Writing these poems gives me some insight, though, why that conception isn't accurate, even with respect to Asian poetry in general. (I think it's a remarkably trivial characterization, not the least because it's totally underspecified. See the postscript, for instance.)
In the first place, there's a difference between Chinese syllables and English syllables. The majority of Chinese words are polysyllabic—that is, they consist of compounds of two or more characters—but nevertheless, the characters retain a distinct identity that is different from that of English syllables. The characters are less subordinated to the line, so to speak. That is more true of older writing than of modern writing, and also more true of poetry than of prose.
From a more technical perspective, Chinese poetry has its constraints that roughly map onto English meter and rhyme. For instance, the above poem belongs to a form called 五言絕句, which means (broadly translated) five-character quatrain, which it clearly is. This form prescribes a simple rhyme scheme: the end of the second line must rhyme with the end of the fourth line. And they do: the characters in question are spelled, in hanyu pinyin, guāng and xiāng, and even if you don't know a darned thing about Chinese spelling, I think you can tell that the two characters rhyme. (The macrons over the a's indicate that the tones match, too, which they must do.)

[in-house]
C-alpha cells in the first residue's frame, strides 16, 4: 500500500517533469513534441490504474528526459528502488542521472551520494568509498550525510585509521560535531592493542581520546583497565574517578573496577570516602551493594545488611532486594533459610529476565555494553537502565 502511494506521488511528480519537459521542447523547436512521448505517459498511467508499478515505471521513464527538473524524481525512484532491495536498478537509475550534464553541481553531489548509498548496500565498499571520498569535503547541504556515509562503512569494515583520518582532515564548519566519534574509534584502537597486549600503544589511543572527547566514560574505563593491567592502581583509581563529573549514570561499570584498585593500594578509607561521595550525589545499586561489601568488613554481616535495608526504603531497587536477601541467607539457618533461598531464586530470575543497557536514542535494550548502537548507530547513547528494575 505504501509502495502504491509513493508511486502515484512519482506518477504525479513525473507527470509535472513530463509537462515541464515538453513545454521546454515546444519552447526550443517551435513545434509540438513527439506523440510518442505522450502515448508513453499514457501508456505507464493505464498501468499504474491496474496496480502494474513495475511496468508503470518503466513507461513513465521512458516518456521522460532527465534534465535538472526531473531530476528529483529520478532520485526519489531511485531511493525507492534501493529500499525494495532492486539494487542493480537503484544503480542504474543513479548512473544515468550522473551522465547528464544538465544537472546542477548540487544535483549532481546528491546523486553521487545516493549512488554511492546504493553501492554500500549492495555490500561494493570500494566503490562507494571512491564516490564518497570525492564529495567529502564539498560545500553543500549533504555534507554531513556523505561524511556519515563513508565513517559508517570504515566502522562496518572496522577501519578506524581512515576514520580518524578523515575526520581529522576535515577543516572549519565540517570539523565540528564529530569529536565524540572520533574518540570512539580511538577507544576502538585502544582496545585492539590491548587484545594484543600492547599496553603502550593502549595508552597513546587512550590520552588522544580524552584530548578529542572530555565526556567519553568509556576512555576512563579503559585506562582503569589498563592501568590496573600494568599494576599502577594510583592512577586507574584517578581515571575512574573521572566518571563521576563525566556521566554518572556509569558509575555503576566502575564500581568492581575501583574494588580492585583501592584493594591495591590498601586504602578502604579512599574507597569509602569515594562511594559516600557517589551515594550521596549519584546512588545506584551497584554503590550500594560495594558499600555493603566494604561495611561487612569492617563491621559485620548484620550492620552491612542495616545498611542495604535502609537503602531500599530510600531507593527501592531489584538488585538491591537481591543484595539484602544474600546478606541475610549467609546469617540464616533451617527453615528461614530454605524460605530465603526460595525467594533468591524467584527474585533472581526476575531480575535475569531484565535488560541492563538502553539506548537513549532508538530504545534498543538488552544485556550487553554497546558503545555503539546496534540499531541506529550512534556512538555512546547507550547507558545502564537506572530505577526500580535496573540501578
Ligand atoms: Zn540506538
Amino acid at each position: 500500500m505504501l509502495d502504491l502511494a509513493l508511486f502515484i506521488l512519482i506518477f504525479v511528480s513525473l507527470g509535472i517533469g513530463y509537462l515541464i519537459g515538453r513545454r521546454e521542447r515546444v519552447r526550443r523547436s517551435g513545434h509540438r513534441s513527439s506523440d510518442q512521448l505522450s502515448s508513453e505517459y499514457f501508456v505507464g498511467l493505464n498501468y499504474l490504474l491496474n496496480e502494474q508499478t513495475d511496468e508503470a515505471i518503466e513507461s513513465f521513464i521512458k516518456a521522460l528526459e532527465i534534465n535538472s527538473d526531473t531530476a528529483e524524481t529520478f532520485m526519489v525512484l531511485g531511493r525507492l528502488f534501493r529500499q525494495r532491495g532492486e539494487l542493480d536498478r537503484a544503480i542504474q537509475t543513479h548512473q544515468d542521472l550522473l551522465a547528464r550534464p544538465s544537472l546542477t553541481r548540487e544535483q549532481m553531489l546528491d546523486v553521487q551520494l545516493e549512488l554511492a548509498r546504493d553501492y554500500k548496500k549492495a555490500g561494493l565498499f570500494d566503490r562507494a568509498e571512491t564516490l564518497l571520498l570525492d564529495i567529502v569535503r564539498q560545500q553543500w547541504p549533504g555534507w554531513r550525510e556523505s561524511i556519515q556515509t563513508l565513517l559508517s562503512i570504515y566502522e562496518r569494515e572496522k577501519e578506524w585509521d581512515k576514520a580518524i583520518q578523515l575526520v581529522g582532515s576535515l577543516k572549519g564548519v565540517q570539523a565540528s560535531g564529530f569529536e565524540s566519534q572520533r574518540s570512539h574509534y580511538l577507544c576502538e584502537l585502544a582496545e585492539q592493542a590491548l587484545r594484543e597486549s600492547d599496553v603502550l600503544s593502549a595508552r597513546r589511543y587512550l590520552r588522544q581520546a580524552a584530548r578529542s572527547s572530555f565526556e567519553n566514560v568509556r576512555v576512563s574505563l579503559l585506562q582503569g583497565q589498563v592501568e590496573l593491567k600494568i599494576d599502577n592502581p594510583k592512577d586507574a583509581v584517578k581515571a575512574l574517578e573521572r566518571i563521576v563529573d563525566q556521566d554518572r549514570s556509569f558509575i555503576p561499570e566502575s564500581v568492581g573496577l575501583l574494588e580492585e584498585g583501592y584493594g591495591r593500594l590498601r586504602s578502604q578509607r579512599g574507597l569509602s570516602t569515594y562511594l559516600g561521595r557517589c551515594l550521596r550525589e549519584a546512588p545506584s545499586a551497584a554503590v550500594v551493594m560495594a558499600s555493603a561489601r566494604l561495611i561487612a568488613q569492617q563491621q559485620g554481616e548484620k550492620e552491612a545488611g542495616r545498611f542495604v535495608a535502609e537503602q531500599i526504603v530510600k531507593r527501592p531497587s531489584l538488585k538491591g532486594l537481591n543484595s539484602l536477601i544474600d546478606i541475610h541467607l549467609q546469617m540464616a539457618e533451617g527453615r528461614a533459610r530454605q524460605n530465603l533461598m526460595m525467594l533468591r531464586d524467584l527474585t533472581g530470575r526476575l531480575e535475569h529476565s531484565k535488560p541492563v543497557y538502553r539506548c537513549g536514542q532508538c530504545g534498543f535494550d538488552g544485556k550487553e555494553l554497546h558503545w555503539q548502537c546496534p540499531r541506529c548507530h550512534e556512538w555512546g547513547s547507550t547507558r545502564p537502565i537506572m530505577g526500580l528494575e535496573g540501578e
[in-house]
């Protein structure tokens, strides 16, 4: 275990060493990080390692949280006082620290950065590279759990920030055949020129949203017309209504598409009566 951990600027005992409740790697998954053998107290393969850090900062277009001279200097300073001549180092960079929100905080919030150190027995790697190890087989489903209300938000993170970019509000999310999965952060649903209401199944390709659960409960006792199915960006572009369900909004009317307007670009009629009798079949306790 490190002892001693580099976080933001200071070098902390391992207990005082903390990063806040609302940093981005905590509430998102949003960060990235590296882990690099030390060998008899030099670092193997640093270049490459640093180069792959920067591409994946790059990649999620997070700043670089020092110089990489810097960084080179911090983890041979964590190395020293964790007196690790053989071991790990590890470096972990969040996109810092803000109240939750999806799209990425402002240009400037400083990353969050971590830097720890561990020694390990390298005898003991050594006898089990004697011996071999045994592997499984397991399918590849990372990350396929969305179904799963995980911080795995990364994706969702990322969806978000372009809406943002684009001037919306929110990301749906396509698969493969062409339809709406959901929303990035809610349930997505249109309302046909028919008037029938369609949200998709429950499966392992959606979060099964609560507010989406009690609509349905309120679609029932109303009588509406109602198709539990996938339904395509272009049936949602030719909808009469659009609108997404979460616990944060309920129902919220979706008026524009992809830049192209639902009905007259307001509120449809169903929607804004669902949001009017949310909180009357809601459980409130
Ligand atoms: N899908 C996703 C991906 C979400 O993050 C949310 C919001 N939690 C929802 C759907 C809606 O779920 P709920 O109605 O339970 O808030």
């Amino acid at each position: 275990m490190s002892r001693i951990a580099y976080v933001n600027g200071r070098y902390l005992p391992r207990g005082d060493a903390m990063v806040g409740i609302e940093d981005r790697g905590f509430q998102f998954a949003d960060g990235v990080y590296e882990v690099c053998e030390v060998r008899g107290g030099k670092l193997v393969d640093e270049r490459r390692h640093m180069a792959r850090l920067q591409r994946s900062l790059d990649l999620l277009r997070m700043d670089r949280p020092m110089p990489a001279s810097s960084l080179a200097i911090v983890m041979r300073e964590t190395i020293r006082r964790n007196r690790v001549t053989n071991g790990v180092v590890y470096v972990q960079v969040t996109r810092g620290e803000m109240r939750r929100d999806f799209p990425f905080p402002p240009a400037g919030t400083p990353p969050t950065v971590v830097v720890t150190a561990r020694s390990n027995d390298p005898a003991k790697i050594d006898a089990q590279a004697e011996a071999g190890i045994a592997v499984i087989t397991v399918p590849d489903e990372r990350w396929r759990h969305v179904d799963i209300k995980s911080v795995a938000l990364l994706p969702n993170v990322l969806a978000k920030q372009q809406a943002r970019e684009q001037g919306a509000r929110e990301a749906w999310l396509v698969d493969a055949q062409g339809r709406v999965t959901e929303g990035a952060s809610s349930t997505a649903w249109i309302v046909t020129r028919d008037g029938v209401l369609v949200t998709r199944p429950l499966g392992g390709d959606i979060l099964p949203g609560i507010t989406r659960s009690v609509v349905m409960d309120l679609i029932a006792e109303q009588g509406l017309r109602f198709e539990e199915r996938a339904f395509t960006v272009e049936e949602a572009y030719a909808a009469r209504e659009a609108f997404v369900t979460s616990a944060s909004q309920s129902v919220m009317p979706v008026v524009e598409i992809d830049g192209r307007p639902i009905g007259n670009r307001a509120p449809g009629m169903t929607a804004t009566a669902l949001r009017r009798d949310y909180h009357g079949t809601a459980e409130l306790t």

In addition, the tones of the characters must follow certain arrangement rules. Chinese characters generally have one of four different tones, of which the first two might be called "level" tones, and the last two "deflected" tones. [EDIT: I should add here that originally, there was only one level tone and three deflected ones. The one level tone evolved, in Mandarin, into the first two tones, while the second and third tones evolved into the last two Mandarin tones. The fourth original tone, the so-called entering tone, disappeared from Mandarin, and characters with that tone were haphazardly distributed amongst the surviving tones.]